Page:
|Publication number||US4591446 A|
|Application number||US 06/638,885|
|Publication date||May 27, 1986|
|Filing date||Aug 8, 1984|
|Priority date||Aug 8, 1983|
|Also published as||CA1246465A, CA1246465A1, DE3477996D1, EP0155347A2, EP0155347A3, EP0155347B1|
|Publication number||06638885, 638885, US 4591446 A, US 4591446A, US-A-4591446, US4591446 A, US4591446A|
|Original Assignee||DrM Dr. Muller AG|
|Export Citation||BiBTeX, EndNote, RefMan|
|Patent Citations (13), Referenced by (10), Classifications (15), Legal Events (4)|
|External Links: USPTO, USPTO Assignment, Espacenet|
The present invention pertains to a method of filtering liquid media and to a pressure filter, and particularly to a filter which employs a plurality of vertically suspended tube-like filters having a filter cloth through which the liquid being filtered is passed.
The filtration of the residual volumes of the filtered liquid by means of a pressure filter has been disclosed, for example in Swiss Pat. No. 631,352. A pressure filter described in the Swiss patent includes vertical filter elements, and the filtration of the residual volumes of the liquid being filtered is carried out within the filter element.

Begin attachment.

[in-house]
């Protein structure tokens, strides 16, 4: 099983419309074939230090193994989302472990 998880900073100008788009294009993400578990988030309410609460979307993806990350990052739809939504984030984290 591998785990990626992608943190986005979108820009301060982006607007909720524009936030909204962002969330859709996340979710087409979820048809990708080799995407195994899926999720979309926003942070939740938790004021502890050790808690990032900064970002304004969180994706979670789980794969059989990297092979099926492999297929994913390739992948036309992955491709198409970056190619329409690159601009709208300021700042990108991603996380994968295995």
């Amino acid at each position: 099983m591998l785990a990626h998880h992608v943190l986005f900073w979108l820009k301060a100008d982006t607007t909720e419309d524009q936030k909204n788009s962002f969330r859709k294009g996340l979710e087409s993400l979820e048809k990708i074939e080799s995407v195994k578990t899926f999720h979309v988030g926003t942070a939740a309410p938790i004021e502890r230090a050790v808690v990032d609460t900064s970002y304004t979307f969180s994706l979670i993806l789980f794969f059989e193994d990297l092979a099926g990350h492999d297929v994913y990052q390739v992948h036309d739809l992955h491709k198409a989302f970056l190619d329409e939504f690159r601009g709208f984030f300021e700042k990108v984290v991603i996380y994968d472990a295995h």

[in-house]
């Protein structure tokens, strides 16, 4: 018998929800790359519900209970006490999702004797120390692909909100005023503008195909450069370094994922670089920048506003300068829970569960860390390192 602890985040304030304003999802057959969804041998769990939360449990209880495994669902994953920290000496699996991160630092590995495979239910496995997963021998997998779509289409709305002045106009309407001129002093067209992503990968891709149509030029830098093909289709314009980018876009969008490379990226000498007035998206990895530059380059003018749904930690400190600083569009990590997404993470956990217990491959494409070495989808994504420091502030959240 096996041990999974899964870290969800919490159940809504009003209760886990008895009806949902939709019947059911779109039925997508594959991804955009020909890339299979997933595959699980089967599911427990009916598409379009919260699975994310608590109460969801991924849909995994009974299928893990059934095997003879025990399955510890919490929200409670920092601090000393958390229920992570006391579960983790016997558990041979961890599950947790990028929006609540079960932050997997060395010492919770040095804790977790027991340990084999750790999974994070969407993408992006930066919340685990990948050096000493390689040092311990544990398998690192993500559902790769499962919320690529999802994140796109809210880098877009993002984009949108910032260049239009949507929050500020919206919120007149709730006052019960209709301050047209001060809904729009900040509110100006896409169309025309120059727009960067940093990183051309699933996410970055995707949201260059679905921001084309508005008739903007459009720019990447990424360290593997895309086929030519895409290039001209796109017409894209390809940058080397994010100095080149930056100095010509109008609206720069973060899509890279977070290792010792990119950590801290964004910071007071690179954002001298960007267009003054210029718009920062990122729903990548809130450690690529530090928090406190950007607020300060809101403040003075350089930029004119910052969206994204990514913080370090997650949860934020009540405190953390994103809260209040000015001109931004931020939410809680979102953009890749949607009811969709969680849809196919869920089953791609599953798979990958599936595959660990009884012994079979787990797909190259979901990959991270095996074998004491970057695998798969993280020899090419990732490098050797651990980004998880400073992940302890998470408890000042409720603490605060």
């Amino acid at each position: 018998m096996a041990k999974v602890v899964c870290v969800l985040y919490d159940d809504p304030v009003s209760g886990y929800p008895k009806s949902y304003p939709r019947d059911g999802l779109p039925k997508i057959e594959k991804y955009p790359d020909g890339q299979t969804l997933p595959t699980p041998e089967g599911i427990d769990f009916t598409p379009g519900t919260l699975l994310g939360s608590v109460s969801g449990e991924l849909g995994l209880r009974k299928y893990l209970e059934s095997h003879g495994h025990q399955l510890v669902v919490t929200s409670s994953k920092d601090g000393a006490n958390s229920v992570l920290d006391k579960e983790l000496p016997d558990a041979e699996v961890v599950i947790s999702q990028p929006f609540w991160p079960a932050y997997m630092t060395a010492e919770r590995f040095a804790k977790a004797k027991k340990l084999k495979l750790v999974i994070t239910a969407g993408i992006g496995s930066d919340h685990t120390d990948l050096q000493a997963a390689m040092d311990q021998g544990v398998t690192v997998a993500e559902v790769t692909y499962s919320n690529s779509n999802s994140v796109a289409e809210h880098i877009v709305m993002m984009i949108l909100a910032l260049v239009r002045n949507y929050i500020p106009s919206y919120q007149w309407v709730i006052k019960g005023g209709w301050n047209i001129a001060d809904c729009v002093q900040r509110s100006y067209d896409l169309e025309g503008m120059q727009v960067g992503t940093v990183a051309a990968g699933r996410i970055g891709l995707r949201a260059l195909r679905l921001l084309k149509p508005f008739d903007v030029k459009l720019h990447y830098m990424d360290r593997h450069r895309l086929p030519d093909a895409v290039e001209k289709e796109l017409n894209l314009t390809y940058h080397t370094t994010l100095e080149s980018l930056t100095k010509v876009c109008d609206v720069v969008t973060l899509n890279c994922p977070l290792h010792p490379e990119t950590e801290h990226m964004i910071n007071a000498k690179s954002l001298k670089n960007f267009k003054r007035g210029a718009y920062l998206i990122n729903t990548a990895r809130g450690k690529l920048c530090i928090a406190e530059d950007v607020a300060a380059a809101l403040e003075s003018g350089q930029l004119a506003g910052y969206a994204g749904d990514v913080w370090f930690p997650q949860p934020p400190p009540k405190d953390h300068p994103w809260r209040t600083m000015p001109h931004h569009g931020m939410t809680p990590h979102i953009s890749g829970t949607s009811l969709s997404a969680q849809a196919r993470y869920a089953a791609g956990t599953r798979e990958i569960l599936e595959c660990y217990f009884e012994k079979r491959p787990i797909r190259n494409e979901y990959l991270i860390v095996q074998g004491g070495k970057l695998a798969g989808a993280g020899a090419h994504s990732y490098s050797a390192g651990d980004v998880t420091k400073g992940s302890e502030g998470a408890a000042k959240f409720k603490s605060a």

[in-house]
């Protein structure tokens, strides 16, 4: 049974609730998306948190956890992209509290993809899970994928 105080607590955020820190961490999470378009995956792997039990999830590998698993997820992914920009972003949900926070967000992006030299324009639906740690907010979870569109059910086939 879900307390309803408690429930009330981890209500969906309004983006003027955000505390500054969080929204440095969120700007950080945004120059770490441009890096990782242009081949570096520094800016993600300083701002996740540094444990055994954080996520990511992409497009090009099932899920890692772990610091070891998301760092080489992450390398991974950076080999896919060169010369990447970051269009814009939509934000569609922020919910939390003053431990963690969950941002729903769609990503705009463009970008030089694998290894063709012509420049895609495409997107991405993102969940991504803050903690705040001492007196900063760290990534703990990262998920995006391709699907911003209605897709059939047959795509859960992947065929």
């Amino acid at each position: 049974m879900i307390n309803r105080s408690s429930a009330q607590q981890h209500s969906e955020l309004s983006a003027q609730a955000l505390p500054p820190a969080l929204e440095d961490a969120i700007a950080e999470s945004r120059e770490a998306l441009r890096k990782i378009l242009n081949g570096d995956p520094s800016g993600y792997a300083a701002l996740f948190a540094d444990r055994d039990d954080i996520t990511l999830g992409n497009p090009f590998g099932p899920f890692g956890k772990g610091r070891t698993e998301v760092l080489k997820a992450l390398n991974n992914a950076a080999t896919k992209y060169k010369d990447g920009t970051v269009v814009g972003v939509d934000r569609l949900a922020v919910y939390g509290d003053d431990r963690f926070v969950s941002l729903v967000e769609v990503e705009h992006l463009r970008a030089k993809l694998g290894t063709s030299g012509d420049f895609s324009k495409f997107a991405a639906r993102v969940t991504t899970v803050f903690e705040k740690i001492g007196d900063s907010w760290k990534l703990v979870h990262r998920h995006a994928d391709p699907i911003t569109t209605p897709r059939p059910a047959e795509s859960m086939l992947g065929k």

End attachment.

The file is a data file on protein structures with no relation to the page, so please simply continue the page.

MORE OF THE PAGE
The non-filtered residues of the liquid remain in the filter container in a suspension state below the filter elements, and if they are valuable they are returned to an output container, or vanish.
The disadvantage of the conventional methods is that relatively large amounts of washing liquid are required for rinsing out filter cakes deposited on the filter cloth of the filter elements.
It is an object of the present invention to provide an improved method of filtration of residual volumes of non-filtered liquid and at the same time to rinse out the filter cake built up on the filter fabric during the filtration process.
These and other objects of this invention are attained by a method of filtering residues of a filtered liquid in a pressure container having an upper portion and a bottom portion, and a plurality of filter elements provided with a filter fabric, through which a liquid to be filtered is passed, and which is subjected to depositing of a filter cake during the filtering process, the method comprising the steps of collecting residues of the filtered liquid in the bottom portion of said container; pumping said residues out from said container; providing an injector in said upper portion; conveying said residues into said injector; and spraying said residues by means of said injector over said filter elements to completely filter out said residues.